USC accuses coaches' poll of 'conflict of interest' for revealing Kiffin voted USC No. 1
That's right: The integrity of a secret poll in which self-interested coaches have been consistently, empirically proven to return biased results that favor their own teams is threatened by a conflict of interest* in journalism.
So we all agree that preseason polls in college football, while a lot of fun, are also basically pointless and irrelevant, right? It's not where you start, it's where you finish, and all of that? Championships have to be earned, not given, etc.? Most coaches love reciting that stuff.
Now that he's entered the "maturing" phase of his career, USC coach Lane Kiffin does, too, which is why he assured reporters earlier this week that he had not even considered putting his own team at the top of his ballot in the annual coaches' poll administered by USA Today. A standard position in training camp – except that, according to USA Today, Kiffin actually did put his team at the top of his ballot a few days earlier:
Southern California football coach Lane Kiffin was asked this week about voting in the USA TODAY Sports Coaches' Poll.
"I would not vote USC No. 1, I can tell you that," he told reporters.
But he did.
In his first-ever ballot as a voter in the poll, Kiffin voted his Trojans as the preseason No. 1 team in the nation.
Yes, the older, wiser Kiffin was one of the 19 coaches who cast their first-place votes for USC, helping the Trojans finish just 15 points behind No. 1 LSU in the poll at large. (Despite landing at No. 3, USC actually finished with one more first-place vote than LSU, 19 to 18, but one less than No. 2 Alabama, which took the top spot on 20 ballots. No other team picked up a single first-place vote.) And why not? Kiffin sees his team every day, and he likes what he sees. As he explained to a USAT reporter who asked him about the apparent contradiction between his vote and his words, he just meant he wouldn't vote the Trojans No. 1 if he was somebody elsewho didn't get to see them every day.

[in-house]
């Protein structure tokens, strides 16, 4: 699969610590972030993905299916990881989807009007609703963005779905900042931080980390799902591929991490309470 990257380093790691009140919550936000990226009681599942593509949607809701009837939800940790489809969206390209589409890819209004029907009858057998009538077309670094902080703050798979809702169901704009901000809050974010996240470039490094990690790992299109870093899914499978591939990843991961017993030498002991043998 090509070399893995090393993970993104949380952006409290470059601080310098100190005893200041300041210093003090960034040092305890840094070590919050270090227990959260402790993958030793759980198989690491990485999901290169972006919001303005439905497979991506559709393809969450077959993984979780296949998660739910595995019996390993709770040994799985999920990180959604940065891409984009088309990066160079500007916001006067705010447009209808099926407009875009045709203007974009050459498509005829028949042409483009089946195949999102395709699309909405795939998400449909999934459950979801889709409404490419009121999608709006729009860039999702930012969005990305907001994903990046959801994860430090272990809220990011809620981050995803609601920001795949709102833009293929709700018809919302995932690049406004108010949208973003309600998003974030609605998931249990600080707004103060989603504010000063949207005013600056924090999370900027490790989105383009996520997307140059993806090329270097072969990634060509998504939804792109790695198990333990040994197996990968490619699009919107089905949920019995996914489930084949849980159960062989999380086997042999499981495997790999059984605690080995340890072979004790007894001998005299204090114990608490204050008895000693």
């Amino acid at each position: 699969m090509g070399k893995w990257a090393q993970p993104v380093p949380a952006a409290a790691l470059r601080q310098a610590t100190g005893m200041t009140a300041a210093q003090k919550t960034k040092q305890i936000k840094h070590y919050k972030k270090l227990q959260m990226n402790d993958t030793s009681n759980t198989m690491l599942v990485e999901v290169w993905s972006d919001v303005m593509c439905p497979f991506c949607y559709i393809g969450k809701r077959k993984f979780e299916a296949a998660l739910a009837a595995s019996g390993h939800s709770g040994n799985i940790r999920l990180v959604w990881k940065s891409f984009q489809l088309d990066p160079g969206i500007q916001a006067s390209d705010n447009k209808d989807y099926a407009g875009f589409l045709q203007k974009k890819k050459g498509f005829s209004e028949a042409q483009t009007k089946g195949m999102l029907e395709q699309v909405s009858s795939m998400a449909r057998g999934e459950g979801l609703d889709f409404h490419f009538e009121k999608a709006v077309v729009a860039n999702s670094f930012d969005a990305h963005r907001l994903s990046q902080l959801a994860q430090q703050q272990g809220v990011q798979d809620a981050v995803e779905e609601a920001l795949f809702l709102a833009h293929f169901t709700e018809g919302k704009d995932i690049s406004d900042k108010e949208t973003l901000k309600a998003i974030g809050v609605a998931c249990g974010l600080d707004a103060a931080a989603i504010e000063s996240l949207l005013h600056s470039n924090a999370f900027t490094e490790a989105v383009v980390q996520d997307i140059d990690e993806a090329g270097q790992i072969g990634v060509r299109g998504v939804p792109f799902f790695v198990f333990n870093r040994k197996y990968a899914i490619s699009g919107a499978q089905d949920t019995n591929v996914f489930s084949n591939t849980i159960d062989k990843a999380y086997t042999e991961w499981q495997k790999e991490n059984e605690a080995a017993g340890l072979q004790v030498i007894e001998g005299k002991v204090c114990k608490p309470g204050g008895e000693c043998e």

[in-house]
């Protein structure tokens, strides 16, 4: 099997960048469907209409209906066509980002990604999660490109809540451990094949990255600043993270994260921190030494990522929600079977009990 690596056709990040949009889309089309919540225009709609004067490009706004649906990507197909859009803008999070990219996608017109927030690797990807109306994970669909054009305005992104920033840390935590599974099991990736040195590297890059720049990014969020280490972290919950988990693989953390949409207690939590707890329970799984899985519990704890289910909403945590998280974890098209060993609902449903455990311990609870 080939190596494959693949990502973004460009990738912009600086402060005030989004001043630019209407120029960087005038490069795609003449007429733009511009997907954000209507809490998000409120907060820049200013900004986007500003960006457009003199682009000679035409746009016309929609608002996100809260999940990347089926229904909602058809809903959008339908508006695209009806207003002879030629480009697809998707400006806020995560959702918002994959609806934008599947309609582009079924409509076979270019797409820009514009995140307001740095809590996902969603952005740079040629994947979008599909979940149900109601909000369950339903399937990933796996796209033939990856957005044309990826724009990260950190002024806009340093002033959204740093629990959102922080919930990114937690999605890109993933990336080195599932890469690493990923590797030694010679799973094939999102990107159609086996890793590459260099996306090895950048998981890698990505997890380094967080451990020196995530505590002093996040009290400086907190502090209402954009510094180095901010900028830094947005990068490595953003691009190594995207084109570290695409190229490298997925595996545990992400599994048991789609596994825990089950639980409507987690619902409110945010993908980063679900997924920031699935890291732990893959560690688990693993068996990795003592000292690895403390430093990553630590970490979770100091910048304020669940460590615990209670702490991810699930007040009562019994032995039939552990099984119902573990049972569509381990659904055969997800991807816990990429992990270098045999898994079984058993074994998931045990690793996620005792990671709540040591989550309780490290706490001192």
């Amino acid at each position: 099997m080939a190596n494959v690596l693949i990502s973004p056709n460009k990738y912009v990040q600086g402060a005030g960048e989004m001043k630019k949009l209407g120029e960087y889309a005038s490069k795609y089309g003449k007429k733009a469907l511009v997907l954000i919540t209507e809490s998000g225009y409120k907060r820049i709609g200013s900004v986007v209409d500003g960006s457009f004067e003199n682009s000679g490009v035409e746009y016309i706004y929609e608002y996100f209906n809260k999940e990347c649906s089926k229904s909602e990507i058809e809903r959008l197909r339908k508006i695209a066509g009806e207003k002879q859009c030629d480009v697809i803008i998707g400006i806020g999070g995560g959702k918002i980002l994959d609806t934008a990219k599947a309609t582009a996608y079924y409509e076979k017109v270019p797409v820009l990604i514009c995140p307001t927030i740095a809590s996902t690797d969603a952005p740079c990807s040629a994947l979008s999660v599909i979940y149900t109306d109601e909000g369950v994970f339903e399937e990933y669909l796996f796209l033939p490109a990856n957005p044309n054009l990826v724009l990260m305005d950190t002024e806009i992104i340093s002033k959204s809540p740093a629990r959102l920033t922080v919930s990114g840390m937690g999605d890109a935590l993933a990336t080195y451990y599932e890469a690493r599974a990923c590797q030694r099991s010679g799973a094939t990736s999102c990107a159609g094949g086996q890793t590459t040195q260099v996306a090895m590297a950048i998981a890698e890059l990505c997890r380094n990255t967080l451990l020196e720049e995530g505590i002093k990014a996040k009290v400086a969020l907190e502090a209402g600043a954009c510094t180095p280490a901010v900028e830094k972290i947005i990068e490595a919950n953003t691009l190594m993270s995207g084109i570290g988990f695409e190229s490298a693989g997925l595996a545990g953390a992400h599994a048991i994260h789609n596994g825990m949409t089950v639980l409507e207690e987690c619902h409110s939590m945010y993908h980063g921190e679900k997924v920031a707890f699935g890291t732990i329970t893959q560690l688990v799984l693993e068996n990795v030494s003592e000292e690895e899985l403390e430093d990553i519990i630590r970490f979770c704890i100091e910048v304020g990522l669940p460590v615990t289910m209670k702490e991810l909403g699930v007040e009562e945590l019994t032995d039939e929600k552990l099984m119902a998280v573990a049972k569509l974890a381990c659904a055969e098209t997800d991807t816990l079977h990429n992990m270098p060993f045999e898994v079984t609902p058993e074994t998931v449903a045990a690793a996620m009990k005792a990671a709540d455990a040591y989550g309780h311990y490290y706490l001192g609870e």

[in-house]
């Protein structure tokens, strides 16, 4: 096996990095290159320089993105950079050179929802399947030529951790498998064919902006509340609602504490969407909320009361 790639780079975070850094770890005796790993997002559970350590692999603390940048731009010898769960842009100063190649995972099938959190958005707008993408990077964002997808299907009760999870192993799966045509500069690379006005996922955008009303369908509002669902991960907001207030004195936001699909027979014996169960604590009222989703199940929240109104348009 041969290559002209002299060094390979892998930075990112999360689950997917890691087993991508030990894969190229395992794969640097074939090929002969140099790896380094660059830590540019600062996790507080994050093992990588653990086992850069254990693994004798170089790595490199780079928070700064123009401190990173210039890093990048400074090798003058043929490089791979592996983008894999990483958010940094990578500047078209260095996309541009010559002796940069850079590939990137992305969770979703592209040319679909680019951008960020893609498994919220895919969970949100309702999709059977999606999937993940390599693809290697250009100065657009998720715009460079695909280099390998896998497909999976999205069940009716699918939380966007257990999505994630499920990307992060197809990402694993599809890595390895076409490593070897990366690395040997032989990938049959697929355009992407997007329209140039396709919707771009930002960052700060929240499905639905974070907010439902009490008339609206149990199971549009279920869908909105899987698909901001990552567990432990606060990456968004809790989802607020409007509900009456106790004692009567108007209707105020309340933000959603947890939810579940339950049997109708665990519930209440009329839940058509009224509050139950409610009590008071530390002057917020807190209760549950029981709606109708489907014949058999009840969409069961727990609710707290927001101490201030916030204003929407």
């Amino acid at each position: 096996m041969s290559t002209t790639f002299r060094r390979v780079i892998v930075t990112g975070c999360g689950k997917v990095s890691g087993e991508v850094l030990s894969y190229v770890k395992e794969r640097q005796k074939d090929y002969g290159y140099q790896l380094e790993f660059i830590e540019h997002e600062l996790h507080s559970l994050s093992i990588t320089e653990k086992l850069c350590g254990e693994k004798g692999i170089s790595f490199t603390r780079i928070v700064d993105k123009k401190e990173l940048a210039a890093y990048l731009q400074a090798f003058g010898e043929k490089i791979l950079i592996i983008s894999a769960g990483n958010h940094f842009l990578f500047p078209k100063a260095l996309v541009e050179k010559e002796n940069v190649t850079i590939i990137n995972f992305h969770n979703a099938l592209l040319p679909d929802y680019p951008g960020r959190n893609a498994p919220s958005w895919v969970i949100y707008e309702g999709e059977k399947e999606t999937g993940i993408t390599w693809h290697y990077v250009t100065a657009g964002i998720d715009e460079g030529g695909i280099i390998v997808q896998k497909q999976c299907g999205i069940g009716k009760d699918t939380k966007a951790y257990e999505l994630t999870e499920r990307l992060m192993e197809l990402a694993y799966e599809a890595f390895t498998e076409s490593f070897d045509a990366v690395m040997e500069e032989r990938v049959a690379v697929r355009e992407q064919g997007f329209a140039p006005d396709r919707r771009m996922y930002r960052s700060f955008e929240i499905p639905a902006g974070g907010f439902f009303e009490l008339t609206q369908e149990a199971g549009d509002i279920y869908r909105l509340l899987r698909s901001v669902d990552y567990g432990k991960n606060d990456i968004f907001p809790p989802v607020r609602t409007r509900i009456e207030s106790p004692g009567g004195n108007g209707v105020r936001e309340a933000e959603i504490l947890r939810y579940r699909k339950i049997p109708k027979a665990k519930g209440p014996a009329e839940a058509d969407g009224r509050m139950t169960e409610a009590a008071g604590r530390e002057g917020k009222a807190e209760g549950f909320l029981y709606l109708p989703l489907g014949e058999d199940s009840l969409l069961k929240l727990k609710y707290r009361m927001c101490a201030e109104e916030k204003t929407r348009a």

"We have less players than everybody else," Kiffin said, referring to NCAA sanctions that cut the Trojans' maximum scholarship limit from 85 players to seventy-five. "So looking at it from the outside, I wouldn't (vote USC No. 1). Did I? Yeah, I did. That's not based off of 75 vs. 85. That's based off of (quarterback) Matt Barkley, (safety) T.J. McDonald and (wide receivers) Robert Woods and Marqise Lee. When everybody has the same record, I can't go into a meeting with our players and have them say, 'You put that team and that team ahead of us.' That's why I did that."
Okay, fine, fair enough. It's just a dumb preseason poll. At least Kiffin owned up to the vote instead of passing the buck to the staffer who likely filled out the remainder of his ballot. Who's going to get worked up over vagaries of a preseason poll?
Cue USC spokesman getting worked up over the vagaries of a preseason poll in 3… 2…
Here's a statement from USC spokesperson Tim Tessalone regarding USA Today's decision to make Lane Kiffin's ballot public.
"USA TODAY sent a June 4, 2012, letter to coaches who agreed to vote in its college football poll stating that, except for the final poll of the regular season, 'votes for all other polls will be kept confidential by USA TODAY.'
"The fact that the leadership of the American Football Coaches Association, which tasks USA TODAY to administer its poll, joined with the poll administrators from USA TODAY to decide to breach that confidentiality by providing to a reporter a coach's vote in its pre-season poll is disappointing and attacks the integrity of the poll. Further, that the reporter who was given this information represents the very organization that conducts the poll is a conflict of journalistic interest."
That's right: The integrity of a secret poll in which self-interested coaches not only routinely allow surrogates to cast votes in their place, but have also been consistently, empirically proven to return biased results that favor their own teams, is threatened by a conflict of interest… in journalism. If only pesky reporters would keep their mouths shut, this enterprise would be restored to its traditional status as a paragon of selfless, informed, clear-eyed objectivity.
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